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When the going gets weird

A. Craig Copetas, 19 December 1991

Songs of the Doomed: More Notes on the Death of the American Dream 
by Hunter S. Thompson.
Picador, 316 pp., £15.95, October 1991, 0 330 31994 9
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... the most prophetic warning I’ve heard about the closing decades of the 20th century: ‘Jesus, Craig, we’re all going to die or be indicted now!’ By the time Ronald Reagan entered his second term, I’d been out of America for nearly four years, writing about events taking place in Europe and points East from the relative safety of the foreign ...

Keith Middlemas on the history of Ireland

Keith Middlemas, 22 January 1981

Ireland: Land of Troubles 
by Paul Johnson.
Eyre Methuen, 224 pp., £6.95, October 1980, 0 413 47650 2
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Acts of Union 
by Anthony Bailey.
Faber, 221 pp., £4.95, September 1980, 0 571 11648 5
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Neighbours 
by Conor Cruise O’Brien.
Faber, 96 pp., £2.95, November 1980, 0 571 11645 0
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Ireland: A History 
by Robert Kee.
Weidenfeld, 256 pp., £9.95, December 1980, 0 297 77855 2
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... Even for Gladstone’s Liberal colleagues (though not for him), and for Elizabeth I or Lloyd George, they were a costly and debilitating diversion from more important matters. But except in the late 18th century, Ireland denied its administrators, even full-time, well-meaning ones, the illusion that overrule would be acceptable if only it provided ...

Diary

Tom Paulin: In Donegal, 8 October 1992

... to her excellent – indeed seminal and unprecedented – anthology of Ulster prose,* Patricia Craig remarks that for her collection Northern Ireland is to be regarded as ‘a geographical rather than a political entity; it consists of seven counties, not the partitioned six or the historic nine. Donegal seems to be inescapably part of the ...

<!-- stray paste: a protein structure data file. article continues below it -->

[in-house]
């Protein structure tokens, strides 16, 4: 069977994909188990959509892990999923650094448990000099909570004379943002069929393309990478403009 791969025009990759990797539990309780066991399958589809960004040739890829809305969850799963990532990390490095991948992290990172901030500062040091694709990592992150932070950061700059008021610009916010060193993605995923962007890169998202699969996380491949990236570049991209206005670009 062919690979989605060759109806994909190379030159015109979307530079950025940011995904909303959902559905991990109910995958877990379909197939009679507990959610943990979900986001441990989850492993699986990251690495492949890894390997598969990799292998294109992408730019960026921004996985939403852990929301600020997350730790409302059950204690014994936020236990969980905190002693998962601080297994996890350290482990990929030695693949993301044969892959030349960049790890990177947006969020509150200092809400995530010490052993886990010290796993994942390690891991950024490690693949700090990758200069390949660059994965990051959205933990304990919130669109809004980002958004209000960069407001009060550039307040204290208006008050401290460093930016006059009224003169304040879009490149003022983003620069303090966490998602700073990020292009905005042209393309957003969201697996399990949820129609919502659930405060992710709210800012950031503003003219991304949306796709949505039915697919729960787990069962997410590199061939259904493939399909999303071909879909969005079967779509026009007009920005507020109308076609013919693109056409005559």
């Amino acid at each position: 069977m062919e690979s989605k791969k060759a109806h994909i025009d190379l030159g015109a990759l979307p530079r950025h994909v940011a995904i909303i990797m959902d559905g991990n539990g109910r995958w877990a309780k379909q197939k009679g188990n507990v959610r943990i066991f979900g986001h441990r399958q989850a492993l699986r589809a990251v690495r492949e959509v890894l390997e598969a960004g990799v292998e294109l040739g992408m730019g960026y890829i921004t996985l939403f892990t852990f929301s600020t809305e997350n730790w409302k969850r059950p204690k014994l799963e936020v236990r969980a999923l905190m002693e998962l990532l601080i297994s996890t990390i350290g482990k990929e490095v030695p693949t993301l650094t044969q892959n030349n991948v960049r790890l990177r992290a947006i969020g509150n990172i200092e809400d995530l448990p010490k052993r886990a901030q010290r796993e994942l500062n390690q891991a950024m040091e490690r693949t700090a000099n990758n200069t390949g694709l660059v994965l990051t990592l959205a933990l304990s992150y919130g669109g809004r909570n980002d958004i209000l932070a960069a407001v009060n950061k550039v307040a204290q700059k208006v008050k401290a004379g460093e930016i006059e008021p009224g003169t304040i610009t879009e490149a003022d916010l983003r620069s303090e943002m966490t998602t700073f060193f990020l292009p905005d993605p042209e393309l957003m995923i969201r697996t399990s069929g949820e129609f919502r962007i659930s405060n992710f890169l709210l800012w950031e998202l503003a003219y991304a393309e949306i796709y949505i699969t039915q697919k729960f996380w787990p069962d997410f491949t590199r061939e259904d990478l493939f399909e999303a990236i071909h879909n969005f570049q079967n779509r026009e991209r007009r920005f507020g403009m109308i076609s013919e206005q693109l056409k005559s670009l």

Decorations and Contingencies

John Bayley, 16 September 1982

Pea Soup 
by Christopher Reid.
Oxford, 65 pp., £4.50, September 1982, 0 19 211952 4
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... deal of medium. In the hands of brilliant performers such as Christopher Reid, John Fuller or Craig Raine, the results can be extremely variegated and highly satisfying. It is of course misleading to put such names together – they are as different from each other as from any other poets writing today – and yet there is a recognisable similarity in ...

Unbosoming

Peter Barham: Madness in the nineteenth century, 17 August 2006

Madness at Home: The Psychiatrist, the Patient and the Family in England 1820-60 
by Akihito Suzuki.
California, 260 pp., £32.50, March 2006, 0 520 24580 6
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... was one of the cases that proved to be the undoing of the well-known alienist and self-publicist George Man Burrows (who had quite a stock of delusions of his own, among them that he could smell madness and detect a ‘maniacal odour’). He was given a keelhauling in the press for his arrogance and disregard for the liberty of the subject, and the term ...

Bang-Bang, Kiss-Kiss

Christian Lorentzen: Bond, 3 December 2015

Spectre 
directed by Sam Mendes.
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The Man with the Golden Typewriter: Ian Fleming’s James Bond Letters 
edited by Fergus Fleming.